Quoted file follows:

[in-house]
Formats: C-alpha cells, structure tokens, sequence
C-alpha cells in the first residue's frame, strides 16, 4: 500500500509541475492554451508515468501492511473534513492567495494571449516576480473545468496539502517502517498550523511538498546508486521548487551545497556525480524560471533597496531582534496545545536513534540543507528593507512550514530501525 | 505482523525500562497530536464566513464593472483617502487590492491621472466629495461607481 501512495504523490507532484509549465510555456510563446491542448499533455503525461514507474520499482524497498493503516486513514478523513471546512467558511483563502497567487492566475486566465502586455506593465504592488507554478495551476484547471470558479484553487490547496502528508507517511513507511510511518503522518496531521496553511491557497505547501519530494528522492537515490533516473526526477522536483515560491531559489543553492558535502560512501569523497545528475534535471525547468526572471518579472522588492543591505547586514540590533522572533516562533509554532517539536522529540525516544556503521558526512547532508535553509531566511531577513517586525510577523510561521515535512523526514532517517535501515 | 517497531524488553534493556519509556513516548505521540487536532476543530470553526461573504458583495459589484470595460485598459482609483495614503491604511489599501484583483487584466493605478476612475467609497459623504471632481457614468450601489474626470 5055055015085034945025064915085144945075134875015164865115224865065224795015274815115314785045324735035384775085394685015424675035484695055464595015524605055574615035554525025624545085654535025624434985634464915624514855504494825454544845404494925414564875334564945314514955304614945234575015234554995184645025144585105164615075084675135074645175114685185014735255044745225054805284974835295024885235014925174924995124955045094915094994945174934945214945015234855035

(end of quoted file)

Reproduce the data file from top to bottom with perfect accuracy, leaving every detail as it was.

[in-house]
Formats: C-alpha cells, structure tokens, sequence
C-alpha cells in the first residue's frame, strides 16, 4: 500500500509541475492554451508515468501492511473534513492567495494571449516576480473545468496539502517502517498550523511538498546508486521548487551545497556525480524560471533597496531582534496545545536513534540543507528593507512550514530501525 | 505482523525500562497530536464566513464593472483617502487590492491621472466629495461607481 501512495504523490507532484509549465510555456510563446491542448499533455503525461514507474520499482524497498493503516486513514478523513471546512467558511483563502497567487492566475486566465502586455506593465504592488507554478495551476484547471470558479484553487490547496502528508507517511513507511510511518503522518496531521496553511491557497505547501519530494528522492537515490533516473526526477522536483515560491531559489543553492558535502560512501569523497545528475534535471525547468526572471518579472522588492543591505547586514540590533522572533516562533509554532517539536522529540525516544556503521558526512547532508535553509531566511531577513517586525510577523510561521515535512523526514532517517535501515 | 517497531524488553534493556519509556513516548505521540487536532476543530470553526461573504458583495459589484470595460485598459482609483495614503491604511489599501484583483487584466493605478476612475467609497459623504471632481457614468450601489474626470 5055055015085034945025064915085144945075134875015164865115224865065224795015274815115314785045324735035384775085394685015424675035484695055464595015524605055574615035554525025624545085654535025624434985634464915624514855504494825454544845404494925414564875334564945314514955304614945234575015234554995184645025144585105164615075084675135074645175114685185014735255044745225054805284974835295024885235014925174924995124955045094915094994945174934945214945015234855035